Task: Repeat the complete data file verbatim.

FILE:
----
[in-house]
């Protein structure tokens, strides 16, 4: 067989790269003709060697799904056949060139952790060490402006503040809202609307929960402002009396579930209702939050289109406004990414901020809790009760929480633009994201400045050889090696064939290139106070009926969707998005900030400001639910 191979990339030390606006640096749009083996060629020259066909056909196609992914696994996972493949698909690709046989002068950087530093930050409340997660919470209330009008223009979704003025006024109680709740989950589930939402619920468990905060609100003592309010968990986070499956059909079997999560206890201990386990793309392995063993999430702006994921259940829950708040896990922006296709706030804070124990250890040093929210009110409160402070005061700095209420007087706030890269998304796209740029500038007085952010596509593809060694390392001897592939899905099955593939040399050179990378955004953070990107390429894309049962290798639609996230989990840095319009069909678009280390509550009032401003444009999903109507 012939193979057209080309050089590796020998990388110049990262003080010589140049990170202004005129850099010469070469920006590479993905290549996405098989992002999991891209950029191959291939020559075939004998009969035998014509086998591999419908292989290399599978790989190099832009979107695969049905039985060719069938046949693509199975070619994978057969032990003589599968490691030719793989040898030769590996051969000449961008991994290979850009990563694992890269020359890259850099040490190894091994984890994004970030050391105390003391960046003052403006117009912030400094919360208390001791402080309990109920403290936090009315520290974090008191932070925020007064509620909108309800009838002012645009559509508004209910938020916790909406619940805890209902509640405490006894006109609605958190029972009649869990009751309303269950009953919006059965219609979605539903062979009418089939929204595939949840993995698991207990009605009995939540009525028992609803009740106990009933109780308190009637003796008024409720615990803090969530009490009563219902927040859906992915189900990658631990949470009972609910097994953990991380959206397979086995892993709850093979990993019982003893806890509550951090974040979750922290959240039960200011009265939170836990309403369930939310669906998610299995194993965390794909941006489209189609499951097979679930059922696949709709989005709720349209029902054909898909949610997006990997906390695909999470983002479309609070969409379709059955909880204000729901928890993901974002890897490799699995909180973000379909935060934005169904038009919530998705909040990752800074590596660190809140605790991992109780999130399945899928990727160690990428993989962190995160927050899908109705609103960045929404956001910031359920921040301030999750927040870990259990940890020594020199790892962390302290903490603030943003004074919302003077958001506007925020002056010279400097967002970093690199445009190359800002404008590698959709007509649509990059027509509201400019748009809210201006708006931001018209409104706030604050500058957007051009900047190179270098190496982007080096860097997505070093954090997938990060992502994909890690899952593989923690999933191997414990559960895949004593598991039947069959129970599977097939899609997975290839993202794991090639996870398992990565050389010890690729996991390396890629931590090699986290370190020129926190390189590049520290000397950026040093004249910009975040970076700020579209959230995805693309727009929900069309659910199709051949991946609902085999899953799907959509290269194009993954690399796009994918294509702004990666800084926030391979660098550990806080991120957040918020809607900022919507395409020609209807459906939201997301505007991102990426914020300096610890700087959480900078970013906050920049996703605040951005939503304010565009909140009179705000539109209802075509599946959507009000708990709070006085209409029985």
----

[in-house]
């Protein structure tokens, strides 16, 4: 067989790269003709060697799904056949060139952790060490402006503040809202609307929960402002009396579930209702939050289109406004990414901020809790009760929480633009994201400045050889090696064939290139106070009926969707998005900030400001639910 191979990339030390606006640096749009083996060629020259066909056909196609992914696994996972493949698909690709046989002068950087530093930050409340997660919470209330009008223009979704003025006024109680709740989950589930939402619920468990905060609100003592309010968990986070499956059909079997999560206890201990386990793309392995063993999430702006994921259940829950708040896990922006296709706030804070124990250890040093929210009110409160402070005061700095209420007087706030890269998304796209740029500038007085952010596509593809060694390392001897592939899905099955593939040399050179990378955004953070990107390429894309049962290798639609996230989990840095319009069909678009280390509550009032401003444009999903109507 012939193979057209080309050089590796020998990388110049990262003080010589140049990170202004005129850099010469070469920006590479993905290549996405098989992002999991891209950029191959291939020559075939004998009969035998014509086998591999419908292989290399599978790989190099832009979107695969049905039985060719069938046949693509199975070619994978057969032990003589599968490691030719793989040898030769590996051969000449961008991994290979850009990563694992890269020359890259850099040490190894091994984890994004970030050391105390003391960046003052403006117009912030400094919360208390001791402080309990109920403290936090009315520290974090008191932070925020007064509620909108309800009838002012645009559509508004209910938020916790909406619940805890209902509640405490006894006109609605958190029972009649869990009751309303269950009953919006059965219609979605539903062979009418089939929204595939949840993995698991207990009605009995939540009525028992609803009740106990009933109780308190009637003796008024409720615990803090969530009490009563219902927040859906992915189900990658631990949470009972609910097994953990991380959206397979086995892993709850093979990993019982003893806890509550951090974040979750922290959240039960200011009265939170836990309403369930939310669906998610299995194993965390794909941006489209189609499951097979679930059922696949709709989005709720349209029902054909898909949610997006990997906390695909999470983002479309609070969409379709059955909880204000729901928890993901974002890897490799699995909180973000379909935060934005169904038009919530998705909040990752800074590596660190809140605790991992109780999130399945899928990727160690990428993989962190995160927050899908109705609103960045929404956001910031359920921040301030999750927040870990259990940890020594020199790892962390302290903490603030943003004074919302003077958001506007925020002056010279400097967002970093690199445009190359800002404008590698959709007509649509990059027509509201400019748009809210201006708006931001018209409104706030604050500058957007051009900047190179270098190496982007080096860097997505070093954090997938990060992502994909890690899952593989923690999933191997414990559960895949004593598991039947069959129970599977097939899609997975290839993202794991090639996870398992990565050389010890690729996991390396890629931590090699986290370190020129926190390189590049520290000397950026040093004249910009975040970076700020579209959230995805693309727009929900069309659910199709051949991946609902085999899953799907959509290269194009993954690399796009994918294509702004990666800084926030391979660098550990806080991120957040918020809607900022919507395409020609209807459906939201997301505007991102990426914020300096610890700087959480900078970013906050920049996703605040951005939503304010565009909140009179705000539109209802075509599946959507009000708990709070006085209409029985």